My Trip To Europe. Day 14. Friday, October 17. Mussomeli

Mussomeli is almost dead-center in the middle of Sicily.  Today I see Mussomeli’s main church and the castle.

The Coins of the Day are from the reign of Antoninus Pius (138-161 CE).

Coins of the Day

I’m skipping from Claudius (died, 54 AD) over Nero and quite a few others and going directly to Antoninus Pius.  Most of the intervening emperors that I actually have coins for, actually tie directly in with something I’ll be seeing later on in this trip.

Antoninus Pius, 138 161 CE

Antoninus Pius was one of the “Five Good Emperors” (These are: Nerva (96-98), Trajan (98-117, Hadrian (117-138), Antoninus Pius (138-161), and Marcus Aurelius (161-180)).  Every one of these emperors was an adopted son, and all turned out to be fairly good emperors, and Rome had almost a century of relative peace and prosperity, no civil wars.  Marcus Aurelius was the kindly old emperor who was murdered at the beginning of Gladiator.  Although I don’t believe the real Marcus Aurelius was murdered, it is true that Commodus, his successor (and not adopted) was a disaster.

Here is a sestertius of Antoninus Pius.  The reverse shows Salus (personification of health, safety and general welfare, the words “salutary” and “salutations” derive from this.)

17-00117-002Sesterti are fairly large copper coins, valued (at the time) as 1/4 of a denarius.

And a denarius, with the reverse depicting a personification of Pax (Peace), standing.


Finally, this denarius depicts Marcus Aurelius’ wife, Faustina the elder, with the reverse showing Aeternatus (Personification of eternity and stability).




17-007Today I visit the main church and the castle.

Here is the exterior of the most important church in Mussomeli (distinct from Grandpa’s church, visited yesterday).


And the interior.  I’m going to just dump pictures here.


17-01017-011 17-012 17-013 17-014 17-015 17-016 17-017 17-018 17-019 17-020

We then went on a walking tour, not a lot of things were photogenic other than this clock tower



Then it was off to the castle.

The man watching the place today quite literally held the keys to the castle:


A lot of climbing.  Uphill to a switchback


At which this crest is displayed:


Then more uphill to a gate.  The switchback and hill were deliberate features, of course, to make an attack more difficult.  (No carrying long battering rams up a narrow path with a hairpin turn in it, even assuming you can brave the fusillade of arrows, rocks, boiling oil and whatever else raining down on you.)


This brought us to the stables, a place where we could look at the countryside


and a few steps up, the roof of the stable:


As you can see there’s more castle further uphill.


And now, finally the main level of the castle, including this courtyard:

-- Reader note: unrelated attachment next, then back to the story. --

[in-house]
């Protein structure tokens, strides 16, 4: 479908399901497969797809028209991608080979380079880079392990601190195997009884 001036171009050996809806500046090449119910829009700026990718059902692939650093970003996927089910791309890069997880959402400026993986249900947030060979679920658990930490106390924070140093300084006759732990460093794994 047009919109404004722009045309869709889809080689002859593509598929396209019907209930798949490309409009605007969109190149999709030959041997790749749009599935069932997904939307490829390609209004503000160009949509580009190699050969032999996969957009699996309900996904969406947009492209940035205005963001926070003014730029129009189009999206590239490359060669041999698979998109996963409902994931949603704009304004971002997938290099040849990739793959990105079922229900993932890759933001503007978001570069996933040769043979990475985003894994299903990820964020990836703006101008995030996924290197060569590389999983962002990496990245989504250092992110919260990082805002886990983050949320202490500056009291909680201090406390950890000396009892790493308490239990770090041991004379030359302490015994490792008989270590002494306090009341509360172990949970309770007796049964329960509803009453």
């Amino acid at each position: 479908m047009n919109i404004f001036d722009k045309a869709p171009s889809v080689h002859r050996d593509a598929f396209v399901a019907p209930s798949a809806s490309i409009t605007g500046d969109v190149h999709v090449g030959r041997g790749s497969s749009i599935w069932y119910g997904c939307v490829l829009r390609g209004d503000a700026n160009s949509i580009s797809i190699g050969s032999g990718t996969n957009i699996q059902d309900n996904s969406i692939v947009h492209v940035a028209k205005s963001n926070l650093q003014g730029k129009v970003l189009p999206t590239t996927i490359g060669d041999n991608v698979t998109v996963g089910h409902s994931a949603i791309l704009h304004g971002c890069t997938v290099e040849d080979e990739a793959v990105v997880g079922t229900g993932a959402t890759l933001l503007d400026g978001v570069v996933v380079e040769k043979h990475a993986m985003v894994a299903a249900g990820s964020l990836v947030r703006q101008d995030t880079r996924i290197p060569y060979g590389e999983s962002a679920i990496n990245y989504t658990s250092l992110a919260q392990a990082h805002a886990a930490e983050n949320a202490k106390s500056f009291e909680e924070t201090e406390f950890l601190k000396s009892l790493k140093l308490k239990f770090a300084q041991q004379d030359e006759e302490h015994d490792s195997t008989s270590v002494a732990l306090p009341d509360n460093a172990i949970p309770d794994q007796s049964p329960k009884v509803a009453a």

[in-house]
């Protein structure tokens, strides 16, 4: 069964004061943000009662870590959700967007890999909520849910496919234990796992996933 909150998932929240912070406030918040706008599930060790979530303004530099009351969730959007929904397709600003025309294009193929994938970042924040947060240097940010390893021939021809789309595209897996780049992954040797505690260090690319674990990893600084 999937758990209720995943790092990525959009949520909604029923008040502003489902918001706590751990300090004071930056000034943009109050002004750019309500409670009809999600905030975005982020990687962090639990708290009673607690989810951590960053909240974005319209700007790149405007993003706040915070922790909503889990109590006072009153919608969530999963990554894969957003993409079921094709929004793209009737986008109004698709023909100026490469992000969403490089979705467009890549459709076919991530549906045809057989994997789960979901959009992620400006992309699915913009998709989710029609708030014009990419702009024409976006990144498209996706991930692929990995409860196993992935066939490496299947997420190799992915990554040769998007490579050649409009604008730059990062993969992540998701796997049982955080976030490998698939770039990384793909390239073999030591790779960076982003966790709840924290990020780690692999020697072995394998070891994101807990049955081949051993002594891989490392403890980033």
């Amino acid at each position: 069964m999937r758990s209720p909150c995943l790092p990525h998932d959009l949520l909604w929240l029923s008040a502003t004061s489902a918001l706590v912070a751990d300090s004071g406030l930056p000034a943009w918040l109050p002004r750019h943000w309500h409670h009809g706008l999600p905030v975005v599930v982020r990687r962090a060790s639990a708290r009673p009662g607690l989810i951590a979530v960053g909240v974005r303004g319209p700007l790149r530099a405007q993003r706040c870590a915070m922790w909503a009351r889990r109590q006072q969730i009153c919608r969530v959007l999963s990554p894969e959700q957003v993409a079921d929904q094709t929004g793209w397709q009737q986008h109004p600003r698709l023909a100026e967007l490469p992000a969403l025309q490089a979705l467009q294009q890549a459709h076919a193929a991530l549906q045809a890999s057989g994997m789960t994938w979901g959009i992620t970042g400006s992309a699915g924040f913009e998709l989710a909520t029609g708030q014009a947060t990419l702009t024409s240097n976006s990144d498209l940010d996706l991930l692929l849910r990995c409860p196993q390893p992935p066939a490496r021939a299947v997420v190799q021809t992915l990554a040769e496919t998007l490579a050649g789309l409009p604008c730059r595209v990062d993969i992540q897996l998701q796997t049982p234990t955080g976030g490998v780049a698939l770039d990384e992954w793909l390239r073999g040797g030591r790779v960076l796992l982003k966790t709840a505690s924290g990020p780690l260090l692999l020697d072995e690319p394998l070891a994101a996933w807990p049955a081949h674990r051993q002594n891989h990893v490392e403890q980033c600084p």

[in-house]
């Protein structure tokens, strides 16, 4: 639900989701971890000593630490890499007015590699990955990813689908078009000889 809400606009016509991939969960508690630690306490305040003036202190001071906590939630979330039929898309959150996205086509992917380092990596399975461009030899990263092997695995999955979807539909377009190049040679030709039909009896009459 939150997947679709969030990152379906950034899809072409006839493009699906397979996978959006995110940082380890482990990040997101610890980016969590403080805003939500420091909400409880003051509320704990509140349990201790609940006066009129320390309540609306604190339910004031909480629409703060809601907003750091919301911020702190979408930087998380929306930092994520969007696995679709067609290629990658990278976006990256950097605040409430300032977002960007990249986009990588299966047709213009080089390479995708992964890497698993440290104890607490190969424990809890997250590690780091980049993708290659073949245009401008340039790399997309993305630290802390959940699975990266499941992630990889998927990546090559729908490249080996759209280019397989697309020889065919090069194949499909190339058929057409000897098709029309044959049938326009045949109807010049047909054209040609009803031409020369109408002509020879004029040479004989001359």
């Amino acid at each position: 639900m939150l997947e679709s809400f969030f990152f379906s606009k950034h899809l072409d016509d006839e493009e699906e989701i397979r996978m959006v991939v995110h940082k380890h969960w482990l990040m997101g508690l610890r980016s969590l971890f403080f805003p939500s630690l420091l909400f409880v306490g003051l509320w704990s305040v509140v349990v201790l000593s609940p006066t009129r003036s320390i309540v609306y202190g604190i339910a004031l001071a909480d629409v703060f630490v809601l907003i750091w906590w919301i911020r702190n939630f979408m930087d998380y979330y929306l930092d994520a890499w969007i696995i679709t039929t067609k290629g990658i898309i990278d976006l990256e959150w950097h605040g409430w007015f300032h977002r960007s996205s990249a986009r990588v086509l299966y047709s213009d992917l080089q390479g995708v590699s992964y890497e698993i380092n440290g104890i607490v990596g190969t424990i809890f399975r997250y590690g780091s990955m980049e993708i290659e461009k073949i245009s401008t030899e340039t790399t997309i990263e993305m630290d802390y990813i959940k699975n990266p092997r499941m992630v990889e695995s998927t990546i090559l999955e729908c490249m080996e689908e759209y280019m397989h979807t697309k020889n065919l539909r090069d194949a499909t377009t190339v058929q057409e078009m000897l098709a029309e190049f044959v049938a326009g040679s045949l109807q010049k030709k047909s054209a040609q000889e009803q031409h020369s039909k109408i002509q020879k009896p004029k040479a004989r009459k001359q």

17-031 17-032




Then the dining hall.  Note here the ceiling is trusses supporting wood.  I didn’t see the outside of this part, but I would expect the roof to be terracotta tiles.


No medieval castle tour is complete without a suit of armor:17-034

The bedroom:17-036

In constrast with the dining hall, the bedroom’s ceiling was stone, perhaps to prevent rude strangers from disturbing the castellano.  The groined vault was invented by the Romans (it began as the intersection of two barrel vaults) but the pointed arch was a medieval innovation.


The “facilities”


Then down into the lower levels, dare I say the dungeon



Back the way we came, and to the chapel, which was slightly higher than the courtyard (not too much, to the relief of everyone).


The interior


Also built to last:


Some of the decoration still remains.  I don’t recall whether this was painted directly on the stone or whether this is plaster and a fresco.  Frescos last as long as the plaster does, in fact even fresco plaster from Knossos, 3500+ years old, retains its colors, as seen here.


View from the chapel door; you can see recognizable bits of the courtyard.


And another view of the stables.  You can tell how steep the camera angle is, and how high the viewpoint is, from the houses in the background.     17-046

I hung back a bit as we departed so I could get this picture.  Imagine people down there attempting to assault this castle, having rocks, etc, rained down on them.  The people here had a reason for emulating mountain goats.17-047

Another shot of the countryside:17-048

And two more of the castle from the parking lot:17-04917-050In the end, of course, the family living in their castle lost their holdings, and Sicily became a part of a united Italy (1800s) and Italy is now a republic.  The land of Italy has been occupied for thousands of years, but the nation of Italy is actually fairly new.

If an Italian talks to you about a man named Garibaldi, he’s not necessarily a fan of Babylon 5.

Finally, a picture of Mussomeli’s skyline as we departed.  The main church from earlier in the day is prominent.17-051

I took that picture from the bus, for now we were on our way to Catania, to spend the night there and then go to the airport to fly to our next destinations.

The official “Dad’s Birthday Celebration” is over at this point, but he is going on to Florence and most of the group is following along.

I’d have to say this was in some respects the most interesting part of the Sicilian portion of the trip, but this is in large part for personal reasons.  On the other hand, the castle here actually, for the most part, matched my mental picture of what a castle ought to look like, unlike anything I saw during my European trips in the early 1990s.  Perhaps a true castle aficcionado can list a dozen better castles, but this one is the best I happen to have seen.

In memory of Mario D’Ippolito, 1899-1986

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